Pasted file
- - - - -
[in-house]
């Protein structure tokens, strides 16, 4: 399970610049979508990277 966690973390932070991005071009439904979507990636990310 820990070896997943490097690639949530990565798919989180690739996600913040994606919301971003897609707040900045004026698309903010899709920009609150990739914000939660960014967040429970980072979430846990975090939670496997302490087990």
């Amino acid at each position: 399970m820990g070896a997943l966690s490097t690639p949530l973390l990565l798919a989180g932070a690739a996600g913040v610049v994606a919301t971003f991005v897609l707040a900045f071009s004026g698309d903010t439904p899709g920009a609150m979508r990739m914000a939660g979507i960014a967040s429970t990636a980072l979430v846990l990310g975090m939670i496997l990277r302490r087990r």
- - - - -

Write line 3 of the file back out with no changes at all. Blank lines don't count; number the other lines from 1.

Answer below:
């Amino acid at each position: 399970m820990g070896a997943l966690s490097t690639p949530l973390l990565l798919a989180g932070a690739a996600g913040v610049v994606a919301t971003f991005v897609l707040a900045f071009s004026g698309d903010t439904p899709g920009a609150m979508r990739m914000a939660g979507i960014a967040s429970t990636a980072l979430v846990l990310g975090m939670i496997l990277r302490r087990r």